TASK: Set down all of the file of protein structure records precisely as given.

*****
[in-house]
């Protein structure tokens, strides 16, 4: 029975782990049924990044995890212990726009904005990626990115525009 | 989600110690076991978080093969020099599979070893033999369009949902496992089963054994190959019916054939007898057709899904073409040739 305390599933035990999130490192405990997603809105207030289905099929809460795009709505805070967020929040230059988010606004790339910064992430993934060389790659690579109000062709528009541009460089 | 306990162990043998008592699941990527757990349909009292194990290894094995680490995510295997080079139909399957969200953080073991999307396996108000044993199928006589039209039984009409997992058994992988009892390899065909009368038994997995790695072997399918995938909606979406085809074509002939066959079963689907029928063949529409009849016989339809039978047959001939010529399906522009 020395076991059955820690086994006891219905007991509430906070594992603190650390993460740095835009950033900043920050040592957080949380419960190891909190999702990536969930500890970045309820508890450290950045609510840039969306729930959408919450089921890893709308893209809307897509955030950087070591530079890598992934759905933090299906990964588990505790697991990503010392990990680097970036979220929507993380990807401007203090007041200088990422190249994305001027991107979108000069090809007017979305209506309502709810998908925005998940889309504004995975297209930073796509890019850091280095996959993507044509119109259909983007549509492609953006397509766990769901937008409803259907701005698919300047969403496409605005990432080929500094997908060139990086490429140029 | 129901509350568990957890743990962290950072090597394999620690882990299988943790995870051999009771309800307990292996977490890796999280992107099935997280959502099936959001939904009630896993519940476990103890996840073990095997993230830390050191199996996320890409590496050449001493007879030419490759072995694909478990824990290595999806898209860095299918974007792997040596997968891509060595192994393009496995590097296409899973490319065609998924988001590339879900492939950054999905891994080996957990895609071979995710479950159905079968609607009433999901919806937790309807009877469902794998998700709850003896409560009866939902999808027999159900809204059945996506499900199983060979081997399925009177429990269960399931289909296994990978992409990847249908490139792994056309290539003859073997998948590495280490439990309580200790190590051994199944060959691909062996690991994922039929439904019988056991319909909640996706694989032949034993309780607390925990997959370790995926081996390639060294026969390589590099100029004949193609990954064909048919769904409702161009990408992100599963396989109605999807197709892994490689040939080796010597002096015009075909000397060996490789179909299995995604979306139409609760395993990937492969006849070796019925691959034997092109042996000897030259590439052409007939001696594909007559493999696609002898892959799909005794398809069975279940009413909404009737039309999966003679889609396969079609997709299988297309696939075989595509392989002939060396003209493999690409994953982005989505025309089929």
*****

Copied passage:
[in-house]
């Protein structure tokens, strides 16, 4: 029975782990049924990044995890212990726009904005990626990115525009 | 989600110690076991978080093969020099599979070893033999369009949902496992089963054994190959019916054939007898057709899904073409040739 305390599933035990999130490192405990997603809105207030289905099929809460795009709505805070967020929040230059988010606004790339910064992430993934060389790659690579109000062709528009541009460089 | 306990162990043998008592699941990527757990349909009292194990290894094995680490995510295997080079139909399957969200953080073991999307396996108000044993199928006589039209039984009409997992058994992988009892390899065909009368038994997995790695072997399918995938909606979406085809074509002939066959079963689907029928063949529409009849016989339809039978047959001939010529399906522009 020395076991059955820690086994006891219905007991509430906070594992603190650390993460740095835009950033900043920050040592957080949380419960190891909190999702990536969930500890970045309820508890450290950045609510840039969306729930959408919450089921890893709308893209809307897509955030950087070591530079890598992934759905933090299906990964588990505790697991990503010392990990680097970036979220929507993380990807401007203090007041200088990422190249994305001027991107979108000069090809007017979305209506309502709810998908925005998940889309504004995975297209930073796509890019850091280095996959993507044509119109259909983007549509492609953006397509766990769901937008409803259907701005698919300047969403496409605005990432080929500094997908060139990086490429140029 | 129901509350568990957890743990962290950072090597394999620690882990299988943790995870051999009771309800307990292996977490890796999280992107099935997280959502099936959001939904009630896993519940476990103890996840073990095997993230830390050191199996996320890409590496050449001493007879030419490759072995694909478990824990290595999806898209860095299918974007792997040596997968891509060595192994393009496995590097296409899973490319065609998924988001590339879900492939950054999905891994080996957990895609071979995710479950159905079968609607009433999901919806937790309807009877469902794998998700709850003896409560009866939902999808027999159900809204059945996506499900199983060979081997399925009177429990269960399931289909296994990978992409990847249908490139792994056309290539003859073997998948590495280490439990309580200790190590051994199944060959691909062996690991994922039929439904019988056991319909909640996706694989032949034993309780607390925990997959370790995926081996390639060294026969390589590099100029004949193609990954064909048919769904409702161009990408992100599963396989109605999807197709892994490689040939080796010597002096015009075909000397060996490789179909299995995604979306139409609760395993990937492969006849070796019925691959034997092109042996000897030259590439052409007939001696594909007559493999696609002898892959799909005794398809069975279940009413909404009737039309999966003679889609396969079609997709299988297309696939075989595509392989002939060396003209493999690409994953982005989505025309089929």